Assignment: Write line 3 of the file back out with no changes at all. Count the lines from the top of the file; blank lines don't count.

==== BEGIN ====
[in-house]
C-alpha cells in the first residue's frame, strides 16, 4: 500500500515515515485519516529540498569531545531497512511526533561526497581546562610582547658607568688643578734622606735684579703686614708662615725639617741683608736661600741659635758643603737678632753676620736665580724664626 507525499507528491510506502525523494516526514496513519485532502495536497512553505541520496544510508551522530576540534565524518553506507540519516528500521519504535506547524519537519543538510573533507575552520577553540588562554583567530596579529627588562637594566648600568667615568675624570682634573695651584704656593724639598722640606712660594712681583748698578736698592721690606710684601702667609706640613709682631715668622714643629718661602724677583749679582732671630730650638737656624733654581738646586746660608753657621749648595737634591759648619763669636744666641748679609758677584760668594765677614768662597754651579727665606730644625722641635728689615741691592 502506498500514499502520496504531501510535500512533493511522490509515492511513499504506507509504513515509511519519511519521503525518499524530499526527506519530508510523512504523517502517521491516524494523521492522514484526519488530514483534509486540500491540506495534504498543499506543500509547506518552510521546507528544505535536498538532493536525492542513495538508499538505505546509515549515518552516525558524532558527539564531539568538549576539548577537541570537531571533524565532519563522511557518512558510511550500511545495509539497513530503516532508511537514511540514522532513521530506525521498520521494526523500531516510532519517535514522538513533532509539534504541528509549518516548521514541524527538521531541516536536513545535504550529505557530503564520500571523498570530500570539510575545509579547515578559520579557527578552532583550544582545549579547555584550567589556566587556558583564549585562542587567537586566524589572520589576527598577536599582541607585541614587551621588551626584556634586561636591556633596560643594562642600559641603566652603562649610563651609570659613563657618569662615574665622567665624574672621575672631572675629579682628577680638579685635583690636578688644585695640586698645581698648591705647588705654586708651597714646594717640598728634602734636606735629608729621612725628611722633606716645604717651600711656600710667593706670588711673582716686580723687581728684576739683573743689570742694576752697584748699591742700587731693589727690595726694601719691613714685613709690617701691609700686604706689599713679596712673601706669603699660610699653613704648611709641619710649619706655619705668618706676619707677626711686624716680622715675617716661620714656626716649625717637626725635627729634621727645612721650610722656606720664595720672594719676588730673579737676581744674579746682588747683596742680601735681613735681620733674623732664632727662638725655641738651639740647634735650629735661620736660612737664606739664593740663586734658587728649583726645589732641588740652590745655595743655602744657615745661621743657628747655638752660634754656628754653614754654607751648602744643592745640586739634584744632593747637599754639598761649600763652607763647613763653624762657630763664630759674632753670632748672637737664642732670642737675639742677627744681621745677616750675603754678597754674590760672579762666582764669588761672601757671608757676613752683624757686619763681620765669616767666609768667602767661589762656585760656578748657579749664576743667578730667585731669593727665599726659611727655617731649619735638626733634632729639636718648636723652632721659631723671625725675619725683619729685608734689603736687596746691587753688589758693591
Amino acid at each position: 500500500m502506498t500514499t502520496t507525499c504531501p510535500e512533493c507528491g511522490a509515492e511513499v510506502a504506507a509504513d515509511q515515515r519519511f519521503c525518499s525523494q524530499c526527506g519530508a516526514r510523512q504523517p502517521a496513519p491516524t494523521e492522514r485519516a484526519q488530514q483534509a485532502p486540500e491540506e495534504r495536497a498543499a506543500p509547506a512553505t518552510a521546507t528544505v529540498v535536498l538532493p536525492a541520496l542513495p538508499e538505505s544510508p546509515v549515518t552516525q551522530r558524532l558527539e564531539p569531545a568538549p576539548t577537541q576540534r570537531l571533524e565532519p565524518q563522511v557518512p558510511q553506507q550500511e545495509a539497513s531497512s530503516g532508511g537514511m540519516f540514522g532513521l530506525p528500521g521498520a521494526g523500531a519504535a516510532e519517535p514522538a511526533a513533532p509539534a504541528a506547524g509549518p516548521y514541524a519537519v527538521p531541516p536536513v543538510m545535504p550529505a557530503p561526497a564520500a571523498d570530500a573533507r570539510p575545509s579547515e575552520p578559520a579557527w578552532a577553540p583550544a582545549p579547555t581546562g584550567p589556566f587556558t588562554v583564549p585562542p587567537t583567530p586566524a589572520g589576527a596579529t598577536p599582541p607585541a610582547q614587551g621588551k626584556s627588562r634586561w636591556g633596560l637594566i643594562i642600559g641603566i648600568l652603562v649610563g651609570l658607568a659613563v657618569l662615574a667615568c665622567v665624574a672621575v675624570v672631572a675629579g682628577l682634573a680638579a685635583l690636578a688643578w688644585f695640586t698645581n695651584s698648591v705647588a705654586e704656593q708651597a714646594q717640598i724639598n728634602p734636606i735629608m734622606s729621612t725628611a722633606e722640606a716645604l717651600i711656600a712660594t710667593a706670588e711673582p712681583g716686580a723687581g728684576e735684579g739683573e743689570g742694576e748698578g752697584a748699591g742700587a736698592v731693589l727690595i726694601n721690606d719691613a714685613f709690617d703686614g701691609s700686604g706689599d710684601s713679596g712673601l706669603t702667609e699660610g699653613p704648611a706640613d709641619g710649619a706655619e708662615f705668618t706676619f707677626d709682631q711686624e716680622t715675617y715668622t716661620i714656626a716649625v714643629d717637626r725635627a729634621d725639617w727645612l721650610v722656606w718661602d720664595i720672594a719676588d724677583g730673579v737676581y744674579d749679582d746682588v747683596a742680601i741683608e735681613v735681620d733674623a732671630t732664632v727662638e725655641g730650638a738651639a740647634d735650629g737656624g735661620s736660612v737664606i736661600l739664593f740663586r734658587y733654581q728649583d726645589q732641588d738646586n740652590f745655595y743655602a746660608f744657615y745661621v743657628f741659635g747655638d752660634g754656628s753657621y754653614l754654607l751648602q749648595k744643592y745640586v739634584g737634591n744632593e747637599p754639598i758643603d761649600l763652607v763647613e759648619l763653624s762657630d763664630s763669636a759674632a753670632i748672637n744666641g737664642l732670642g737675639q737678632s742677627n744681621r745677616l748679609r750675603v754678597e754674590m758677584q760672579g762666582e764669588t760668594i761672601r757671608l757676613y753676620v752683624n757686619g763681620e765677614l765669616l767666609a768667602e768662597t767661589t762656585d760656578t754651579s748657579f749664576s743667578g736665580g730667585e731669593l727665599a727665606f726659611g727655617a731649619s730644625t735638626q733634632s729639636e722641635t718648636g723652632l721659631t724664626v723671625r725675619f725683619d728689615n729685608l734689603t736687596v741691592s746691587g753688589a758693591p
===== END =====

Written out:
Amino acid at each position: 500500500m502506498t500514499t502520496t507525499c504531501p510535500e512533493c507528491g511522490a509515492e511513499v510506502a504506507a509504513d515509511q515515515r519519511f519521503c525518499s525523494q524530499c526527506g519530508a516526514r510523512q504523517p502517521a496513519p491516524t494523521e492522514r485519516a484526519q488530514q483534509a485532502p486540500e491540506e495534504r495536497a498543499a506543500p509547506a512553505t518552510a521546507t528544505v529540498v535536498l538532493p536525492a541520496l542513495p538508499e538505505s544510508p546509515v549515518t552516525q551522530r558524532l558527539e564531539p569531545a568538549p576539548t577537541q576540534r570537531l571533524e565532519p565524518q563522511v557518512p558510511q553506507q550500511e545495509a539497513s531497512s530503516g532508511g537514511m540519516f540514522g532513521l530506525p528500521g521498520a521494526g523500531a519504535a516510532e519517535p514522538a511526533a513533532p509539534a504541528a506547524g509549518p516548521y514541524a519537519v527538521p531541516p536536513v543538510m545535504p550529505a557530503p561526497a564520500a571523498d570530500a573533507r570539510p575545509s579547515e575552520p578559520a579557527w578552532a577553540p583550544a582545549p579547555t581546562g584550567p589556566f587556558t588562554v583564549p585562542p587567537t583567530p586566524a589572520g589576527a596579529t598577536p599582541p607585541a610582547q614587551g621588551k626584556s627588562r634586561w636591556g633596560l637594566i643594562i642600559g641603566i648600568l652603562v649610563g651609570l658607568a659613563v657618569l662615574a667615568c665622567v665624574a672621575v675624570v672631572a675629579g682628577l682634573a680638579a685635583l690636578a688643578w688644585f695640586t698645581n695651584s698648591v705647588a705654586e704656593q708651597a714646594q717640598i724639598n728634602p734636606i735629608m734622606s729621612t725628611a722633606e722640606a716645604l717651600i711656600a712660594t710667593a706670588e711673582p712681583g716686580a723687581g728684576e735684579g739683573e743689570g742694576e748698578g752697584a748699591g742700587a736698592v731693589l727690595i726694601n721690606d719691613a714685613f709690617d703686614g701691609s700686604g706689599d710684601s713679596g712673601l706669603t702667609e699660610g699653613p704648611a706640613d709641619g710649619a706655619e708662615f705668618t706676619f707677626d709682631q711686624e716680622t715675617y715668622t716661620i714656626a716649625v714643629d717637626r725635627a729634621d725639617w727645612l721650610v722656606w718661602d720664595i720672594a719676588d724677583g730673579v737676581y744674579d749679582d746682588v747683596a742680601i741683608e735681613v735681620d733674623a732671630t732664632v727662638e725655641g730650638a738651639a740647634d735650629g737656624g735661620s736660612v737664606i736661600l739664593f740663586r734658587y733654581q728649583d726645589q732641588d738646586n740652590f745655595y743655602a746660608f744657615y745661621v743657628f741659635g747655638d752660634g754656628s753657621y754653614l754654607l751648602q749648595k744643592y745640586v739634584g737634591n744632593e747637599p754639598i758643603d761649600l763652607v763647613e759648619l763653624s762657630d763664630s763669636a759674632a753670632i748672637n744666641g737664642l732670642g737675639q737678632s742677627n744681621r745677616l748679609r750675603v754678597e754674590m758677584q760672579g762666582e764669588t760668594i761672601r757671608l757676613y753676620v752683624n757686619g763681620e765677614l765669616l767666609a768667602e768662597t767661589t762656585d760656578t754651579s748657579f749664576s743667578g736665580g730667585e731669593l727665599a727665606f726659611g727655617a731649619s730644625t735638626q733634632s729639636e722641635t718648636g723652632l721659631t724664626v723671625r725675619f725683619d728689615n729685608l734689603t736687596v741691592s746691587g753688589a758693591p